Methods: Using a polygenic score of DNA sequence polymorphisms, we quantified genetic risk for coronary artery disease in three prospective cohorts — 7814 participants in the Atherosclerosis Risk in Communities (ARIC) study, 21,222 in the Women’s Genome Health Study (WGHS), and 22,389 in the Malmö Diet and Cancer Study (MDCS) — and in 4260 participants in the cross-sectional BioImage Study for whom genotype and covariate data were available. We also determined adherence to a healthy lifestyle among the participants using a scoring system consisting of four factors: no current smoking, no obesity, regular physical activity, and a healthy diet.

Conclusions: Across four studies involving 55,685 participants, genetic and lifestyle factors were independently associated with susceptibility to coronary artery disease. Among participants at high genetic risk, a favorable lifestyle was associated with a nearly 50% lower relative risk of coronary artery disease than was an unfavorable lifestyle.

Read the full article here

Effective and feasible strategies to promote healthy eating in young children

Vandeweghe, L. et al. Perceived effective and feasible strategies to promote healthy eating in young children: focus groups with parents, family child care providers and daycare assistantsBMC Public Health. published online 4th October 2016.

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Background
The aim of the current study is to identify strategies to promote healthy eating in young children that can be applied by caregivers, based on their own perceptions of effectiveness and feasibility.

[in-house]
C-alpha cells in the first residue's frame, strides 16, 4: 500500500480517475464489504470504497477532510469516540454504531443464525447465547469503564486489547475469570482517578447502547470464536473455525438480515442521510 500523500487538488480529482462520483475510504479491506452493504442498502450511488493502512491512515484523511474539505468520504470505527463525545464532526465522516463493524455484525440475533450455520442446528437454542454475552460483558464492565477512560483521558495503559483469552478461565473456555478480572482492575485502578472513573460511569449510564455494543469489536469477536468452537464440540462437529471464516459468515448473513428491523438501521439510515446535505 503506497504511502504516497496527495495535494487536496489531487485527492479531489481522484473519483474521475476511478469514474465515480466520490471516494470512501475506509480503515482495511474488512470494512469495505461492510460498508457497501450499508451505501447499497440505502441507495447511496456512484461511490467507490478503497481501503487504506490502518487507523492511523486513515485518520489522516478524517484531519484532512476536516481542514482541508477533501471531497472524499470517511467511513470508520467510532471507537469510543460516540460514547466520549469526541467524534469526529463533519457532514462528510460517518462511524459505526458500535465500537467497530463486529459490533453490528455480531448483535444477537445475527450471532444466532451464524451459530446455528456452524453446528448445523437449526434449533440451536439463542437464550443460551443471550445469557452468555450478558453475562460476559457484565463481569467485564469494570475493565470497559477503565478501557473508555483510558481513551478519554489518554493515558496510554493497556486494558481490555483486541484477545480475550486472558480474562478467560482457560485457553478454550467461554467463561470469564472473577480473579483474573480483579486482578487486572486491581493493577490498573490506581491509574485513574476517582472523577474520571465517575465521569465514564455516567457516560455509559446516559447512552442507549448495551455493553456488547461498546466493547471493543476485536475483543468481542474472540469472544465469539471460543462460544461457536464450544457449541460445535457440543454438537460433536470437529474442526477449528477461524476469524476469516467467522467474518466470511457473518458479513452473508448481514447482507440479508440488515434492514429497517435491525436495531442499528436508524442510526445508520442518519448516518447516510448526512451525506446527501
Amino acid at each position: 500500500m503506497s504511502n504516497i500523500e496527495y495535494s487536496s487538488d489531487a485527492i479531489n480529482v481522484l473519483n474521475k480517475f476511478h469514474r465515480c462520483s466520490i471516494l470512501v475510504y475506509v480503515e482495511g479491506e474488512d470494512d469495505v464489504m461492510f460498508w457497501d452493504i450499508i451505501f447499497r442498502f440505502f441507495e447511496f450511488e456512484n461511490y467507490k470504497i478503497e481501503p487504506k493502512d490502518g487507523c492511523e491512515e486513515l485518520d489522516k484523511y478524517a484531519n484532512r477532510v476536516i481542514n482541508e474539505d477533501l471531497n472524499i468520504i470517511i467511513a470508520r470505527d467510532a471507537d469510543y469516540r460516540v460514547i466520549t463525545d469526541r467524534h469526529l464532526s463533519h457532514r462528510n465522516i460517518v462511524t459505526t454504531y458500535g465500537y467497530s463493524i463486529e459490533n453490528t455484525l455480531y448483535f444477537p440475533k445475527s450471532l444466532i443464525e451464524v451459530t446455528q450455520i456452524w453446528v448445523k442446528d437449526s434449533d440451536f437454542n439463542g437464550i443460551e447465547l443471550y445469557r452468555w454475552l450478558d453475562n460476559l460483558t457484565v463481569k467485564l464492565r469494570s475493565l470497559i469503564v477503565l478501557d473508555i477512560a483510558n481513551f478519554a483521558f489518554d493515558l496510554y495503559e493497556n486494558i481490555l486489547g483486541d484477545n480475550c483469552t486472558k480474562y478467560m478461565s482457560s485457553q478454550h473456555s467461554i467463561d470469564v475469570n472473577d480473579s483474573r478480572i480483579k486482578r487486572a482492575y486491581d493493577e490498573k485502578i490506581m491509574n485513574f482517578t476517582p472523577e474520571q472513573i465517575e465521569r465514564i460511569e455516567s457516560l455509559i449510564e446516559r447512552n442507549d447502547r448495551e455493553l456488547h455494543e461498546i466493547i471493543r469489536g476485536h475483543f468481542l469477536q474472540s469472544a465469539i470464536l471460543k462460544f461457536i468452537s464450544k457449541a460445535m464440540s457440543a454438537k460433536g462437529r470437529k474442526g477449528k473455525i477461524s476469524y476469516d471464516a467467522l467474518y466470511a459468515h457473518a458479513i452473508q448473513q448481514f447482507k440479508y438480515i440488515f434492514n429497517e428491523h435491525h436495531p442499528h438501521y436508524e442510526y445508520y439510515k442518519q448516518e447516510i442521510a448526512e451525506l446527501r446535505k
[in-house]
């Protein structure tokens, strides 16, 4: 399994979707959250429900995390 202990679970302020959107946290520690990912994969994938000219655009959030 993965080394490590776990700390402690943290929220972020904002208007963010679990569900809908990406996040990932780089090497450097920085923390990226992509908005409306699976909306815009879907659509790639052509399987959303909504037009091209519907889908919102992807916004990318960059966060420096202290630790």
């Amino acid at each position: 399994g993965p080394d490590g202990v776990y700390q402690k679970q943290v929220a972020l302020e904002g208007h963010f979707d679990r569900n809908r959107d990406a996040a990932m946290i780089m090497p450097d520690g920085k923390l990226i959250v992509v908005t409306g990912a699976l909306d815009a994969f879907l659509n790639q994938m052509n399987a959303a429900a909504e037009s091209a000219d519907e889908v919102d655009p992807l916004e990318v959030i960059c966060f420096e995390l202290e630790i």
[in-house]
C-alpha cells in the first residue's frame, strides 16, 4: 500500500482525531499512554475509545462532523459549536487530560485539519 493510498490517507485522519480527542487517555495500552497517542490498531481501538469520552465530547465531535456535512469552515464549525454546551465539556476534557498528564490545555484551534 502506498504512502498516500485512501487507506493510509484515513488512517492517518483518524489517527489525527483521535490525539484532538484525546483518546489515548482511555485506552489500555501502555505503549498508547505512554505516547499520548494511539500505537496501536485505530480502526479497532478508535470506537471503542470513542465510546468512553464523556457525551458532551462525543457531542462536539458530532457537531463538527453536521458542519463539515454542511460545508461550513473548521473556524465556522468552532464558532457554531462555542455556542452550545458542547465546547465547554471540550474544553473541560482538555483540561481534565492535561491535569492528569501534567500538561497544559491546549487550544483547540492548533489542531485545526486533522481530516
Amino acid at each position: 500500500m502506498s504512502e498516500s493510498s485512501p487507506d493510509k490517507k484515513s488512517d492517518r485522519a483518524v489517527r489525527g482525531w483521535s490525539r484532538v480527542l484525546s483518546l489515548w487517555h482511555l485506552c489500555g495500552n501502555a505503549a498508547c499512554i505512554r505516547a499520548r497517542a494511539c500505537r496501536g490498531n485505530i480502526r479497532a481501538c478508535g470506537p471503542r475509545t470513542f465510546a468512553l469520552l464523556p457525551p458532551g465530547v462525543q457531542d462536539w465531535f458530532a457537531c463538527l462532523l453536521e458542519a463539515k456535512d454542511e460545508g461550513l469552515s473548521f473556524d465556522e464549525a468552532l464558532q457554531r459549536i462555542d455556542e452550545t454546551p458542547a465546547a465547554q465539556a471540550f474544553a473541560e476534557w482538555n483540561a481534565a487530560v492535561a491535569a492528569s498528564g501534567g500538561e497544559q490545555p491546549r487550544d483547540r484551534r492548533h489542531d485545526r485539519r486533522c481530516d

Whereas previous research mainly focused on parental influences on children’s eating behavior, the growing role of other caregivers in the upbringing of children can no longer be denied.

Methods
Four focus groups were conducted with three types of caregivers of post-weaning children under 6 years old: parents (n = 14), family child care providers (n = 9), and daycare assistants (n = 10). The audiotaped focus group discussions were transcribed and imported into Nvivo 10.0 for thematic analysis. The behaviors put forward by the caregivers were categorized within three broad dimensions: global influences, general behaviors, and specific feeding practices.

Results
Perceived effective strategies to promote healthy eating behavior in children included rewards, verbal encouragement, a taste-rule, sensory sensations, involvement, variation, modeling, repeated exposure, and a peaceful atmosphere. Participants mainly disagreed on the perceived feasibility of each strategy, which largely depended on the characteristics of the caregiving setting (e.g. infrastructure, policy).

Conclusions
Based on former research and the current results, an intervention to promote healthy eating behaviors in young children should be adapted to the caregiving setting or focus on specific feeding practices, since these involve simple behaviors that are not hindered by the limitations of the caregiving setting. Due to various misconceptions regarding health-promoting strategies, clear instructions about when and how to use these strategies are necessary.

Action plan for the prevention and control of noncommunicable diseases in the WHO European Region

WHO | Published online: September 2016

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Image source: WHO European Region

The World Health Organisation has published a vision for the prevention and control of long-term conditions and chronic disease in the WHO European region.

It outlines actions which can help to considerably reduce the burden of long-term conditions, improve quality of life and make healthy life expectancy more equitable. In addition to early diagnosis, the plan advocates the use of fiscal policies and marketing restrictions to promote healthy eating and reducing sedentary behaviour through the health system and environmental modifications.

Read the full report here